Moving Beyond Certifications

October 22, 2006

In a recent entry, I mentioned the training program that we conceived at nCircle to take relatively inexperienced engineers and turn them into security rock stars. The genesis of that program was in the search for a certification that actually meant something – even with the huge number of certifications out there, we couldn’t find a set of training or testing that would actually move an engineer from a normal level of technical skills to become a real high-octane security engineer in an orderly fashion.

The problem is really the dilemma of a certifying body that requires money to survive – in order to make money, the certification has to get recognized. In order to get recognized, a certain number of people have to have the certification (and be willing to do the work to get it). In order for that number of people to get the certification, the certification has to be sufficiently easy to allow them to get it.

Thus, you’re not likely to ever see a certification that actually reflects excellence, simply because the economic incentive isn’t there to create it. The same set of economic incentives are out there for anybody creating a training course for security – if their plan is to make money in the mass market, it simply can’t push people too far.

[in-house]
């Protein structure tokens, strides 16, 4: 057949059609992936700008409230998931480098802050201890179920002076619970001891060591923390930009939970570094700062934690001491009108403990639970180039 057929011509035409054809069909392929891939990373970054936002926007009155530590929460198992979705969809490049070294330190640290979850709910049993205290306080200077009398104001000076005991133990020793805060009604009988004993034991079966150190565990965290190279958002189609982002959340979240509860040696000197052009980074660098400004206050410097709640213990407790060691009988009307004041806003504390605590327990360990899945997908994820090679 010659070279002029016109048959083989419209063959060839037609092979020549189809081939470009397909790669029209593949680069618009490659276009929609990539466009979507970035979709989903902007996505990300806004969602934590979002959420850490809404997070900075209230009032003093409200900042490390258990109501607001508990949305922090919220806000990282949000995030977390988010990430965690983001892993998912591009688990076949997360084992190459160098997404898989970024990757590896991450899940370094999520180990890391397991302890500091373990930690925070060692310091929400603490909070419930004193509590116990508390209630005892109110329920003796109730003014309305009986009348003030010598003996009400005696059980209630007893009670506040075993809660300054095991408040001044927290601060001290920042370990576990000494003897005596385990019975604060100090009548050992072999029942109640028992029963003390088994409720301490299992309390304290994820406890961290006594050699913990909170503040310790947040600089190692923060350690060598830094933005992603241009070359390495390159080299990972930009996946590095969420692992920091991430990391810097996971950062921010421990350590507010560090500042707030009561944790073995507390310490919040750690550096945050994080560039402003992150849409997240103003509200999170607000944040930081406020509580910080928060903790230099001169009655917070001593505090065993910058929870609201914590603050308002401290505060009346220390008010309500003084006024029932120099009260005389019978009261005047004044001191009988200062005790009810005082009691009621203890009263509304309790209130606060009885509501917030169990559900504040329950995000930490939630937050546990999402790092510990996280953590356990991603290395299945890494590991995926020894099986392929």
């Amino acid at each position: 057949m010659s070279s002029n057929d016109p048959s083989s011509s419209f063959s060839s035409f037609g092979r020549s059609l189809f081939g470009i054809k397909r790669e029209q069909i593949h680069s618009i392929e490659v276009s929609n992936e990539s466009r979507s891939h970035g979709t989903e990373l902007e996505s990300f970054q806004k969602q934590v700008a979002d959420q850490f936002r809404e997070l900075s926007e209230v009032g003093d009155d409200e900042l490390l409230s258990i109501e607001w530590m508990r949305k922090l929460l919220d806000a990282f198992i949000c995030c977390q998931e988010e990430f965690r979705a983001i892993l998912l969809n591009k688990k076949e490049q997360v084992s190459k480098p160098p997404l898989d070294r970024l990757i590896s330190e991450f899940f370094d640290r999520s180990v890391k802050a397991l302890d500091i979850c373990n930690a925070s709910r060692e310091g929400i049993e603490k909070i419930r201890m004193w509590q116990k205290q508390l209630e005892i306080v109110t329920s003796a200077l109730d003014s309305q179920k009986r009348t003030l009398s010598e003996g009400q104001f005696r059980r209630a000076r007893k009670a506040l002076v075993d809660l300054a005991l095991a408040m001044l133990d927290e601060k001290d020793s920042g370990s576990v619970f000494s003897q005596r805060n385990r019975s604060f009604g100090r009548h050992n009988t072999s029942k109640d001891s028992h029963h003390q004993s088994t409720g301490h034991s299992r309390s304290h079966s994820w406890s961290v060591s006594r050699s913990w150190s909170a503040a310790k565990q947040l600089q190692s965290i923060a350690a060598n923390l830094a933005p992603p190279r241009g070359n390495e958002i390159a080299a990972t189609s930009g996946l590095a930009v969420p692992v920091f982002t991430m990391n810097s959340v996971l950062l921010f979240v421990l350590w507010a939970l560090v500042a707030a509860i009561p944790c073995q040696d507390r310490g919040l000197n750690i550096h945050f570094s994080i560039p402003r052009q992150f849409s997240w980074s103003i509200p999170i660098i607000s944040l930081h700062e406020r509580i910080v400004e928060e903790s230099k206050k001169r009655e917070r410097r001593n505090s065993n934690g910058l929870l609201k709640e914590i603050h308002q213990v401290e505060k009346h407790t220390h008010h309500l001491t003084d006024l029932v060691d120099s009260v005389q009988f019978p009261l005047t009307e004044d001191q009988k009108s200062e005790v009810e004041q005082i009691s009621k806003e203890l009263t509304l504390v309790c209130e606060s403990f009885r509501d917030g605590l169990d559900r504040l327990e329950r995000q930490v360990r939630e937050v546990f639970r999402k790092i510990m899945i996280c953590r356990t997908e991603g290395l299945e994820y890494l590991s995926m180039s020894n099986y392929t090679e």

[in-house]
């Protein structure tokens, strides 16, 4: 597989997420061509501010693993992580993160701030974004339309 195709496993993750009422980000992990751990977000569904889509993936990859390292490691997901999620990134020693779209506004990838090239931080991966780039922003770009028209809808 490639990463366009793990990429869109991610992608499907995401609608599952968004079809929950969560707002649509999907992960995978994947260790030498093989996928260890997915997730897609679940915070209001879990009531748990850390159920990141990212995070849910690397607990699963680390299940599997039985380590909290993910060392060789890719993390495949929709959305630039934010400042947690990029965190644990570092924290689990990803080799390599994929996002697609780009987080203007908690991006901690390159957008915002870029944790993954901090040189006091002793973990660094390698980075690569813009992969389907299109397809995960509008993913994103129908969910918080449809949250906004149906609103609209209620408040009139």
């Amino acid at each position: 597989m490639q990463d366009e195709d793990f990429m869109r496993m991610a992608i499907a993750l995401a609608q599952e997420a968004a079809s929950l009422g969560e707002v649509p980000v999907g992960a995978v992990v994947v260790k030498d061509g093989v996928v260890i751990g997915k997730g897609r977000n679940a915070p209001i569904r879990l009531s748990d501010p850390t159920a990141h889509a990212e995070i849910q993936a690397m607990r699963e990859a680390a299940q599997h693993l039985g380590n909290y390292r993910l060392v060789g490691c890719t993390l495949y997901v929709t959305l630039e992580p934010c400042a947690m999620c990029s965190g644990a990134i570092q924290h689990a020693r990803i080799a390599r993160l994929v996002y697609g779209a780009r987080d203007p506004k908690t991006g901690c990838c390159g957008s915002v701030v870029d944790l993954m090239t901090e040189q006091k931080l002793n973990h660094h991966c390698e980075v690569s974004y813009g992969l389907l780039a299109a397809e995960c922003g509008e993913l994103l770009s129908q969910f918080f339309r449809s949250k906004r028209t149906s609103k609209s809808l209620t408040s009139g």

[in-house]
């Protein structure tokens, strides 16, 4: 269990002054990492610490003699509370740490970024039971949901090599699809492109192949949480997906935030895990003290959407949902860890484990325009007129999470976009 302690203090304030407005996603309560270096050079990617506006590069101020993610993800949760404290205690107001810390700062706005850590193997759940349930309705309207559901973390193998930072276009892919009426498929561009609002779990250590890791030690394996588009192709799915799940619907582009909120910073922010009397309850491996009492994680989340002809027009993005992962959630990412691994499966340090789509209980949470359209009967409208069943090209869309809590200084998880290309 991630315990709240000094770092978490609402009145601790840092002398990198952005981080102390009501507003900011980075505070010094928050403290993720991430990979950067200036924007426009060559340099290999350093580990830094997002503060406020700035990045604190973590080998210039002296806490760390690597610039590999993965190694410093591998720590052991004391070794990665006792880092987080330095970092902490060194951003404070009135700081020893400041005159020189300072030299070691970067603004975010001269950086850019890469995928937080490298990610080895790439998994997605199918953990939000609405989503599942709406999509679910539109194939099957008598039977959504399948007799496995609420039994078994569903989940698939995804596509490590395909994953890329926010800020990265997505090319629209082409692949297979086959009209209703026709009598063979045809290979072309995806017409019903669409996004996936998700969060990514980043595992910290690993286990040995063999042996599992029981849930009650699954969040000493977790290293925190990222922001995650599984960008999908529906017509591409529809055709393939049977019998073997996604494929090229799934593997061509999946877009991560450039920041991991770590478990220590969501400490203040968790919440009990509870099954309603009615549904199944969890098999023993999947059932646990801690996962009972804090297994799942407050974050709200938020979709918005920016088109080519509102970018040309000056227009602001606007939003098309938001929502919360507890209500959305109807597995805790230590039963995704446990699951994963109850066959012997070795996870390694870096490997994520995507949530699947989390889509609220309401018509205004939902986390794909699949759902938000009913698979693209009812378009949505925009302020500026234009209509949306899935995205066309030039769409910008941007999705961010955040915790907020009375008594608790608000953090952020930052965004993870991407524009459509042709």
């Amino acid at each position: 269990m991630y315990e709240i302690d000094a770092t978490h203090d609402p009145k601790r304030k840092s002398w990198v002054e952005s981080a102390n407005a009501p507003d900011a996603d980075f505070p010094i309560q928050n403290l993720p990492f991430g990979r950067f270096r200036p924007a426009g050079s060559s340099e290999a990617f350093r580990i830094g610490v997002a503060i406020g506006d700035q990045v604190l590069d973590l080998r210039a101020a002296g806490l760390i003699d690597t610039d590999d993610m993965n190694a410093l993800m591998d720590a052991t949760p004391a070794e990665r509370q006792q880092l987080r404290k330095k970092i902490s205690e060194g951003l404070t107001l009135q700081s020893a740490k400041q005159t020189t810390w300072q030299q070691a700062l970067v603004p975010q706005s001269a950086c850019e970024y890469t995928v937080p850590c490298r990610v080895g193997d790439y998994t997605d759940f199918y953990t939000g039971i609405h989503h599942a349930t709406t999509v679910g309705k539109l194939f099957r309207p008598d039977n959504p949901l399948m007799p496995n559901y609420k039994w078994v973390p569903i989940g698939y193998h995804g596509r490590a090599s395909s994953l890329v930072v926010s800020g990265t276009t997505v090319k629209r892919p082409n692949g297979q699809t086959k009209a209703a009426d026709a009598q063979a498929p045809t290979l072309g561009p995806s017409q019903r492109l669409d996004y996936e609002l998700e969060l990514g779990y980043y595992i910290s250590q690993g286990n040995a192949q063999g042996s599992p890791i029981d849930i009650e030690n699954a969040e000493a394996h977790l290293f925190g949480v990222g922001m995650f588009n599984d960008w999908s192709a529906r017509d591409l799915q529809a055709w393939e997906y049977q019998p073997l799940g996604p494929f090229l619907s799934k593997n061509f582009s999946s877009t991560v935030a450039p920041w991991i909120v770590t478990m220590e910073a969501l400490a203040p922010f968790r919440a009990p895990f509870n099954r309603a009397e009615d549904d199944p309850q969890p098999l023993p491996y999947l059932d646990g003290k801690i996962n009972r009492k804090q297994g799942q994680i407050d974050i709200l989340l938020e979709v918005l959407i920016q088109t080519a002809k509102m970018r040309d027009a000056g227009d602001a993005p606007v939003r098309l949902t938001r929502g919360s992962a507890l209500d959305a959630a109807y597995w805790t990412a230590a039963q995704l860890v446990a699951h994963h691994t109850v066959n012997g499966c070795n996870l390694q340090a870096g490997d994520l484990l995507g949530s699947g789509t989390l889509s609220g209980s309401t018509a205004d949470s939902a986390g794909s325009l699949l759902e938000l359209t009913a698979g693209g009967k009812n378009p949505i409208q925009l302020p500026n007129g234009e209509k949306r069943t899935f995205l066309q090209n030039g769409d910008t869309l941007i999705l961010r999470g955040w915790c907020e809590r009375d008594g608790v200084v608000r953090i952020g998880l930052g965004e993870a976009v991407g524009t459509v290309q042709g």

So, we realized that we had to move beyond certifications and create our own program, but what to put in it? So, we asked the following question:

If I were to snap my fingers and create the ideal super-star security engineer (SSSE), what skills would they have? What traits would they have? And how would they think?

What would your answer to that question be?

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2 Responses to “Moving Beyond Certifications”

  1. Steve Lodin on October 24th, 2006 9:18 am

    Well, by using the term SSSE, you already strongly classified the skills/traits. You used the term Engineer. Traditional engineering school grads learn how to effectively put things together to make better things. One of the important traits for the *super-star security stud* (opps, 4 s’s gets you extra attention at airport screening) is instinctual understanding of how to take things apart, break things down, and figure out how things work. Being able to ask the question “what happens if…?” is also an important way of thinking.

    Even if you are targeting your SSSE person at builing security systems, it is still important to know how to break stuff to build better stuff.


  2. Mike Murray on October 28th, 2006 9:43 am

    Completely agreed… I think there’s no question that the “how to break stuff” thinking process is an important one.

    The question I have often enjoyed puzzling people with… is it an innate ability or can it be taught? I’ve *always* been good at breaking stuff. But could I teach someone to do it?

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